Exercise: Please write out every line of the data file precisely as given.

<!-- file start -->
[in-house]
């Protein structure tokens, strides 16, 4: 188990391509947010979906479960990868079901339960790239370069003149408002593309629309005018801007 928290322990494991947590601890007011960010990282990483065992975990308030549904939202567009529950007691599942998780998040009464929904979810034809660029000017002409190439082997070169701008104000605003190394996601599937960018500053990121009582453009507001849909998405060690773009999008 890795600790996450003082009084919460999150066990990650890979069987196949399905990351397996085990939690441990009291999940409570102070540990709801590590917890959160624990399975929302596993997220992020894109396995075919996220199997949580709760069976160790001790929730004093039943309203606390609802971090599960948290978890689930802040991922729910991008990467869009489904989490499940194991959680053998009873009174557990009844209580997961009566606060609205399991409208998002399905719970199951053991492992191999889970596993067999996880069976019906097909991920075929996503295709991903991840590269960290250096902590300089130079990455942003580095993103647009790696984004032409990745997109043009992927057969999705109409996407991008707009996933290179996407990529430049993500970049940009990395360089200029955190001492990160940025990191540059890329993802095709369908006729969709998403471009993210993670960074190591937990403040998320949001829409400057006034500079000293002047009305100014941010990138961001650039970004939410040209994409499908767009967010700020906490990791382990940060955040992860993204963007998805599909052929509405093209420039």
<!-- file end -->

[in-house]
């Protein structure tokens, strides 16, 4: 188990391509947010979906479960990868079901339960790239370069003149408002593309629309005018801007 928290322990494991947590601890007011960010990282990483065992975990308030549904939202567009529950007691599942998780998040009464929904979810034809660029000017002409190439082997070169701008104000605003190394996601599937960018500053990121009582453009507001849909998405060690773009999008 890795600790996450003082009084919460999150066990990650890979069987196949399905990351397996085990939690441990009291999940409570102070540990709801590590917890959160624990399975929302596993997220992020894109396995075919996220199997949580709760069976160790001790929730004093039943309203606390609802971090599960948290978890689930802040991922729910991008990467869009489904989490499940194991959680053998009873009174557990009844209580997961009566606060609205399991409208998002399905719970199951053991492992191999889970596993067999996880069976019906097909991920075929996503295709991903991840590269960290250096902590300089130079990455942003580095993103647009790696984004032409990745997109043009992927057969999705109409996407991008707009996933290179996407990529430049993500970049940009990395360089200029955190001492990160940025990191540059890329993802095709369908006729969709998403471009993210993670960074190591937990403040998320949001829409400057006034500079000293002047009305100014941010990138961001650039970004939410040209994409499908767009967010700020906490990791382990940060955040992860993204963007998805599909052929509405093209420039």